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Senate Still Responsible for Repeal

Senate Still Responsible for Repeal


There is plenty to praise in Judge Virginia A. Phillips's ruling yesterday declaring that "don't ask, don't tell" is unconstitutional. Judge Phillips rightly concluded that the policy has a "direct and deleterious effect" on our military's capabilities, including the financial costs of the ban and the harm done by losing mission-critical personnel. She criticized its inconsistent enforcement, which often involves delaying discharges until after gay and lesbian service members have completed their deployments. This is a verdict that leaves no doubt: There is no legitimate justification for "don't ask, don't tell."

Let's take a moment to pause and congratulate the perseverance, foresight, and chutzpah of the Log Cabin Republicans who filed the case, the legal team that pursued it on a pro bono basis, and the plaintiffs whose stories served as the heart of the complaint. (Disclosure: After originally opposing the lawsuit when it was first filed, I ended up serving as an expert witness for the plaintiffs).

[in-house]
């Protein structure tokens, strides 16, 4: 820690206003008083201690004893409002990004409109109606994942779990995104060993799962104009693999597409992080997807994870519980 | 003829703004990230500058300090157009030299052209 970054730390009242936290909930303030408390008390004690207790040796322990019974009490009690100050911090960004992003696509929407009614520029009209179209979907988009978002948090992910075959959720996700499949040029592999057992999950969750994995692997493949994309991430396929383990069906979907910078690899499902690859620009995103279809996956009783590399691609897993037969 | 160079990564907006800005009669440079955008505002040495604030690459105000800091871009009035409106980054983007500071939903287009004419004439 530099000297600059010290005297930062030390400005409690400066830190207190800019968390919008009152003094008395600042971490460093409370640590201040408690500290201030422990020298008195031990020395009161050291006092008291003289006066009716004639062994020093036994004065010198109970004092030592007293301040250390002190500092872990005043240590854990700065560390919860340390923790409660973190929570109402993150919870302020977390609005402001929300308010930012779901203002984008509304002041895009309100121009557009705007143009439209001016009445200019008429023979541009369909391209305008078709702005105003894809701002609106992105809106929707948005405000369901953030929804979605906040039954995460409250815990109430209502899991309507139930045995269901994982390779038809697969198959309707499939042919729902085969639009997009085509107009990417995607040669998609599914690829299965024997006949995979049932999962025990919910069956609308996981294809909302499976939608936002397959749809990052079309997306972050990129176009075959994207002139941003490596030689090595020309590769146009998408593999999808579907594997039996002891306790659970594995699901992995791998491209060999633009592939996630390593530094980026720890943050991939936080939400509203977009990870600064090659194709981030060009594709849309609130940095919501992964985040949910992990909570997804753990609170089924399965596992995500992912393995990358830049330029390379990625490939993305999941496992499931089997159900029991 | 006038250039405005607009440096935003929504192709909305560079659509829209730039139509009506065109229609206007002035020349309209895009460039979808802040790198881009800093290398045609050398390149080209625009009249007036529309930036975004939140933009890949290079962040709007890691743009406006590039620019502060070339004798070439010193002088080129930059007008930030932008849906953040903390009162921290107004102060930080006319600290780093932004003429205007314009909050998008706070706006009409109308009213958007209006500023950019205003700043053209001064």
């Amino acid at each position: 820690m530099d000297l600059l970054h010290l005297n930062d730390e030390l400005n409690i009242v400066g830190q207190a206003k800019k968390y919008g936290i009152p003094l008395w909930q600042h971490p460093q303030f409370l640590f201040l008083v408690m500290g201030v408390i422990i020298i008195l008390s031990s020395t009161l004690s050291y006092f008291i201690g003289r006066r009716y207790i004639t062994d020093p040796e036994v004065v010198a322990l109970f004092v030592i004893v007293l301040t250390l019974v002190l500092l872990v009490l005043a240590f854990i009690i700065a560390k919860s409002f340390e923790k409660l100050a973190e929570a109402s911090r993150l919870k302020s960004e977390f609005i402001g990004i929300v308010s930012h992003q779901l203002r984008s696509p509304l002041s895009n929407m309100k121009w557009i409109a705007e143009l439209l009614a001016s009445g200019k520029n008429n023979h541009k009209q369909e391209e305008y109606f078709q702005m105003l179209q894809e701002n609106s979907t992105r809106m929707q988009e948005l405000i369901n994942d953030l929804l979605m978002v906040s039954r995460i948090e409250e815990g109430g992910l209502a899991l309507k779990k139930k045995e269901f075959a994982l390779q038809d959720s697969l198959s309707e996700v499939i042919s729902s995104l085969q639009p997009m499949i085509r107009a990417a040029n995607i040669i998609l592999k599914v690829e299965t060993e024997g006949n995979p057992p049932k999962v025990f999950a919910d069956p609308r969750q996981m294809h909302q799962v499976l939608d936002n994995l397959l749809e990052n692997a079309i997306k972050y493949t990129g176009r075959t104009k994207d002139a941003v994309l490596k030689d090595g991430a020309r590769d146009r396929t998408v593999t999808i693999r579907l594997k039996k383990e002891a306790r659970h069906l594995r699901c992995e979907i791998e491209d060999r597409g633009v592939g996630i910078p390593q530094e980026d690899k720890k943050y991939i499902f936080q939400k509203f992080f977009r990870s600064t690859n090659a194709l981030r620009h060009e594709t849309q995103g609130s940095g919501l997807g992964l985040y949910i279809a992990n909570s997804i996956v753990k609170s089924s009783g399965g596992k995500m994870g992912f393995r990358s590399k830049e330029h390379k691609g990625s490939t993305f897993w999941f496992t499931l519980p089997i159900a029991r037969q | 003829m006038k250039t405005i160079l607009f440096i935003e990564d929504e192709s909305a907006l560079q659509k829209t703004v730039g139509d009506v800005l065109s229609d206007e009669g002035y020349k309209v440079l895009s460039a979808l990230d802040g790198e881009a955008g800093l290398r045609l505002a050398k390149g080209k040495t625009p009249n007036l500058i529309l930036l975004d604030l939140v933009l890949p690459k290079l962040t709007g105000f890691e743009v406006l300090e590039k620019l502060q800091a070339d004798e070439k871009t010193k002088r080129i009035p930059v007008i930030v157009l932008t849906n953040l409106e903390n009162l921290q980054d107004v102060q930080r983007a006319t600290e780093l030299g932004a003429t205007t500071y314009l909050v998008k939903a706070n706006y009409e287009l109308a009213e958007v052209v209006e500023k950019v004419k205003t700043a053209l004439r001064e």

Now all eyes must turn to the Senate, which returns to Washington next week. Senators will have a short window to pass the National Defense Authorization Act, which contains the "don't ask, don't tell" repeal measure already passed by the House. If the Senate passes the bill in September, "don't ask, don't tell" will fade into history shortly thereafter. If not, then we're looking at a long road ahead.

Yet Senate majority leader Harry Reid still has not scheduled a floor vote on the act, and his spokesman has tepidly stated to The Advocate's Kerry Eleveld that a vote is "on the list of things we would like to do in the next few weeks." A failure to vote on the bill prior to October 8 would push it into the post-midterms lame-duck period; in that case its chances of passage would drop to "50-50," according to one of Eleveld's sources.

There is no defense for this lack of commitment from Senate leadership. Yesterday's ruling confirmed yet again that "don't ask, don't tell" is a policy that must be ended for the good of our service members. Harry Reid and the rest of his colleagues must now decide whether they will heed the court's findings and ensure that "don't ask, don't tell" meets its end next year or whether they will shirk their responsibility.

Log Cabin Republicans v. USA
deserves our praise, but we should not let our celebration of this ruling distract our focus from the Senate. It is our elected officials, not the court, who ultimately must put an end to "don't ask, don't tell."

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